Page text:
How to set up your BBQ for Indirect Grilling
Tastes so Nice you Bake 'em Twice
Twice baked potatoes are an amazing amalgamation of mashed potatoes and baked potatoes. To make them, bake your potatoes like normal, but when they’re done, using heat-resistant BBQ gloves, slice off the top and scoop out the cooked potato, being careful not to damage the skin. Once you have scooped out the insides, you can mash or mix them with your favorite potato things like butter, dill, chives, bacon, cheese, and sour cream. The possibilities are endless. Take the potato mixture and fill the potato skins once more, placing them onto the grill in the same place and baking them for another 10 to 30 minutes, or until heated through and slightly crispy on top.
How to Roast Potatoes on the BBQ
Yes. You can make the best, most perfect, roasted potatoes on your grill. You want to choose a starchy potato, like the ever-useful Russet, though Yukon Golds are great here too. Peel and cut the potato into quarters or sixths – but no smaller than 1½ inches. Fill a pot with cold water to cover them by about 1 inch, bring the water to a boil and parboil the potatoes for about 10 minutes. While they’re boiling, preheat the grill to between 350°F and 400°F, preparing to use indirect heat. Now the secret to perfect roasted potatoes is to drain them, then put the lid onto the pot and give them one or two good shakes. You want to scuff the outsides up a little so there is more surface area, but not disintegrate the potatoes (they will crumble if overcooked). Gently toss the potatoes with melted butter and salt to taste. Add a little butter or oil to a baking sheet and lay the potatoes out in a single layer. Roast on the grill, using indirect heat for 30 to 60 minutes, or until they’re crispy and golden. You can flip them once or twice if you want. Just remember to add extra potatoes to the recipe. They’re THAT good.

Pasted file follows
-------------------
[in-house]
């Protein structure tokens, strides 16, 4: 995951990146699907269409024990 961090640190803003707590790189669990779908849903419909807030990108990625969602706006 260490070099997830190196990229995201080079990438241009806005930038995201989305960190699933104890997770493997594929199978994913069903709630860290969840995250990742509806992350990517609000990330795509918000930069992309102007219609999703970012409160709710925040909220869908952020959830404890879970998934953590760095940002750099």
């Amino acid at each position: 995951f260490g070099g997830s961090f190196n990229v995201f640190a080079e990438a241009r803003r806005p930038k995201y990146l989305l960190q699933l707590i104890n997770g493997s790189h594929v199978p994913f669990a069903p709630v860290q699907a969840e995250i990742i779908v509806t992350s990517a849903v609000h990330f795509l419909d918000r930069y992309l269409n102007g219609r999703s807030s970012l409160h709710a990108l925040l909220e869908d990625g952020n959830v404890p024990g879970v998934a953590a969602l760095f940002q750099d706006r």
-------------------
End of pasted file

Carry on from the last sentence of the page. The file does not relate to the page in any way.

The Best Roasted Potatoes Ever!
Tips for Potatoes
Remember these tips when you get your potatoes to make sure you get the best from them each and every time:
Store your potatoes in a cool and dark place that is low in moisture and definitely not in a plastic bag or under the sink.
Green spots and sprouts are not good for you, but you can cut them off before preparing the potatoes.
Always salt the water when you boil potatoes. They absorb water, so you may as well get a little extra flavor in there.
Start with cold water when boiling potatoes too, this ensures even cooking.
You know potatoes are overcooked when they crumble or break apart when you poke them to test for doneness. If this is the case, your best bet is to mash them.
Just when you thought potatoes couldn’t get any better you decided to use the grill to cook them, and if you followed the secrets outlined in this blog, you will be eating the best potatoes of your life. There are few meals that can’t be made better by adding potatoes as a side dish, but what is your favorite way to prepare potatoes? Tell us or show us on our Facebook and Instagram pages using the hashtag #perfectGrilledPotatoes.